How to get started with time-lapse photography

 
You don’t need a lot of equipment – it’s really easy to get started with time-lapse photography yourself. Most photographers already have all the stuff that is required: Camera and lens, intervalometer (or the built-in timer of the camera) and a tripod.
 


Start off by choosing a subject and contemplate how it is going to change during the course of time (well, maybe within the next 30 minutes would be a good starting point). Begin with objects that don’t move like buildings, landscapes or sculptures in front of the ever-changing sky (moving clouds for example) or choose a scene that includes moving cars or boats – it’s the contrast of standstill and motion you’re looking for.
 
Once the camera is mounted on the tripod, switch it to manual metering in order to keep it from automatically changing the exposure (which can already happen because of changing light & shadows). Also switch off the autofocus of your camera and focus manually. Choose an exposure time that is shorter than the interval in between the images. Your ISO should be as low as possible but as high as necessary – please also remember to switch off your camera’s ISO automation.
 


If your intention is to show your time-lapse at 30 frames per second (fps) you already need 150 images for only 5 seconds of film. If your interval in between the images is 5 seconds you’ll need about 12 minutes to capture the photos you require.
 


In order to merge your photos to an animated time-lapse and to edit your images, why not try out Gunther’s software LRTimelapse which is available for download free of charge: http://lrtimelapse.com/download/.
 
These video tutorials explain how to edit your first time-lapse with LRTimelapse: http://lrtimelapse.com/tutorial/
 


If you would like to find out more about time-lapse photography and you get hooked after seeing your first results, you might be looking for a perfect intervalometer shortly. That’s what happened to Gunther as well. He noticed that most interval timers on the market didn’t meet his needs for time-lapse photography. Most of them are a bit too slow as you need short intervals of for example 3 seconds in order to create smooth time-lapse transitions. But most of the intervalometers available for purchase trigger an autofocus signal to the camera which needs 1-3 seconds to be transmitted, a function you don’t need for time-lapse photography as you can focus manually. Other features that Gunther was looking for were an image counter or information about when the image sequence started.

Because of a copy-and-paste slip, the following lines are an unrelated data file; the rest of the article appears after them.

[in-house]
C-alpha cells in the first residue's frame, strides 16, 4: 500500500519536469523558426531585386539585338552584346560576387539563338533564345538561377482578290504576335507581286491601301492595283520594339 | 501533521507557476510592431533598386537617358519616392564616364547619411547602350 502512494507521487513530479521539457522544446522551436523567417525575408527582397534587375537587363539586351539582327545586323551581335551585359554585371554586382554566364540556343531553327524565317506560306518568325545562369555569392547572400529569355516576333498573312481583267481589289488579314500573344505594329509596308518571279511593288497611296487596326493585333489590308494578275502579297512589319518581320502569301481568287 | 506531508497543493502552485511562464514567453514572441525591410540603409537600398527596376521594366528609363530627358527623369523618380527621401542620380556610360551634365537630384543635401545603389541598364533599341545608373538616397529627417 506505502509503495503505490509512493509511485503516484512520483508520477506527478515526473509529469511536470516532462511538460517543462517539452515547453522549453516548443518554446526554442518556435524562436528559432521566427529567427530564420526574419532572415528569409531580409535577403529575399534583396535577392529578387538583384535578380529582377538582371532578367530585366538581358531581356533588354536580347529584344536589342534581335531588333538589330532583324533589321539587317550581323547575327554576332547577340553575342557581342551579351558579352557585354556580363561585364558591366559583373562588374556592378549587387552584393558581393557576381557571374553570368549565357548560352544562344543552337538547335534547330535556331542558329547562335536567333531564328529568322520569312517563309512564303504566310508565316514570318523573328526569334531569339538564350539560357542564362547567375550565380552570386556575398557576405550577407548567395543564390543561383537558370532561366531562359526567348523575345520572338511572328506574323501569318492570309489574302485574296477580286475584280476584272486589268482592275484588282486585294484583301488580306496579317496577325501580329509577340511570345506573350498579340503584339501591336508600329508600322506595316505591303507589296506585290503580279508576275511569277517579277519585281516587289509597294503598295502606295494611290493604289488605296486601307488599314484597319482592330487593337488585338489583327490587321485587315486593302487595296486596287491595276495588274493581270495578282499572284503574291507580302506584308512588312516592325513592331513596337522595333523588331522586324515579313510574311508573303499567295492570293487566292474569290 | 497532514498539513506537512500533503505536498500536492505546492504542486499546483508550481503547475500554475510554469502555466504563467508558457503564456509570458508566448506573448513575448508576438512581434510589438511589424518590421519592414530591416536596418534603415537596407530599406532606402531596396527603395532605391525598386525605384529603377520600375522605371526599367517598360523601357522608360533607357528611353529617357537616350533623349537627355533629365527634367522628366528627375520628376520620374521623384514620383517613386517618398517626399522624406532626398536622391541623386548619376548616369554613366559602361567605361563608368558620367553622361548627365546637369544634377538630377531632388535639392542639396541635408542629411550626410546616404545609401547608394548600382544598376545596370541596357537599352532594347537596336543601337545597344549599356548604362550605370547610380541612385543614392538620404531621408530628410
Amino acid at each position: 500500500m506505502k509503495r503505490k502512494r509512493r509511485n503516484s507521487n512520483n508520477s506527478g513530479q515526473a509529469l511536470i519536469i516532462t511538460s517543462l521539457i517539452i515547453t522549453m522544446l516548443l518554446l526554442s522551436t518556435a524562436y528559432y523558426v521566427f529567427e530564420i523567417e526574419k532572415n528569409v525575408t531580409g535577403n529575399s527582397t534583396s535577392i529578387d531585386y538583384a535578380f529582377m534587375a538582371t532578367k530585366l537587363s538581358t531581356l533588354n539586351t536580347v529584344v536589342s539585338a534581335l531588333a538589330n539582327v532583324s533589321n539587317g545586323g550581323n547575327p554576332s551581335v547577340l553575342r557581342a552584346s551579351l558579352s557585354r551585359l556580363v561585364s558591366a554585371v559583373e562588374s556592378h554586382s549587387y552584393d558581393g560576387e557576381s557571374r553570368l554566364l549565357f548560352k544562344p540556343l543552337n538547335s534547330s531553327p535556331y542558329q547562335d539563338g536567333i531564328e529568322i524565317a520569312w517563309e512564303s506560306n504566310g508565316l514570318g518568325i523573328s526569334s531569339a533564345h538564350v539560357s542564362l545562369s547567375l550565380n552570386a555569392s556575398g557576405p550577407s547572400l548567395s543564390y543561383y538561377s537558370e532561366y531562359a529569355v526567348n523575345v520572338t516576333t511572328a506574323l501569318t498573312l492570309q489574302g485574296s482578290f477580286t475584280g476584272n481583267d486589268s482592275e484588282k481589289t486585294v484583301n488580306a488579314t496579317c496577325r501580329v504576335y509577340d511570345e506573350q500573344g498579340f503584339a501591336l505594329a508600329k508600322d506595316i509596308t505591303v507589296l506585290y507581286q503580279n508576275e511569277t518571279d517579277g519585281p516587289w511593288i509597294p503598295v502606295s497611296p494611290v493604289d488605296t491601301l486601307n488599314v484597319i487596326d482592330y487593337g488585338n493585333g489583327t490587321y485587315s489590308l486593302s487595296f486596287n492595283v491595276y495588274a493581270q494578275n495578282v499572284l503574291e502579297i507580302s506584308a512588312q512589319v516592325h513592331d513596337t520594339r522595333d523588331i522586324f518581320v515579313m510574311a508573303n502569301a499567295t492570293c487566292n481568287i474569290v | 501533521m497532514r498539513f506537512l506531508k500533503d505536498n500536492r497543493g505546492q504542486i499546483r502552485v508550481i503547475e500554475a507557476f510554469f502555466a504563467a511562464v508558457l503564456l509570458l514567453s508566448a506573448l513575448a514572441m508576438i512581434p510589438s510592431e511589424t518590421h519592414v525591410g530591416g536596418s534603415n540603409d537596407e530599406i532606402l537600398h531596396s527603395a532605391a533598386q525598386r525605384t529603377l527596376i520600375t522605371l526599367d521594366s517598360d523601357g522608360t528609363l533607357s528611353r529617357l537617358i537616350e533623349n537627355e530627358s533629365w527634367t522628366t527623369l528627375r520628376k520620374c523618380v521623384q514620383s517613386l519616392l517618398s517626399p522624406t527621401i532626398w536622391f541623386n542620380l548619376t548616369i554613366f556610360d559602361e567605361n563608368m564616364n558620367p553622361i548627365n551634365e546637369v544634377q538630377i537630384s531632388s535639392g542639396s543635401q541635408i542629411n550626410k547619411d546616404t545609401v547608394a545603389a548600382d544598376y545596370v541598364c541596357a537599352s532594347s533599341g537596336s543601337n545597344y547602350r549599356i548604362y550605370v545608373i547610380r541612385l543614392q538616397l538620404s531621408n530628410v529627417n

Being a developer himself, he invented his own solution, the LRTimelapse Pro-Timer. The open source project is available from his website free of charge. The software and the blueprint, a list of parts and files for 3D printing are available for download at http://lrtimelapse.com/lrtimelapse-pro-timer-free/.
 
 

Create something beautiful and do something good

 
We think time-lapse photography is an extremely fascinating subject as it lets us see the world with different eyes. The ever-changing landscape can be captivating, shocking or inspiring and Gunther’s time-lapse movies are very inspiring. He even uses his creations to do something good. For example, if you purchase a better quality download of his time-lapse “African Skies 2” you support animal protection in Africa.
 


That’s definitely worth a “thumbs up” from the Datacolor Team!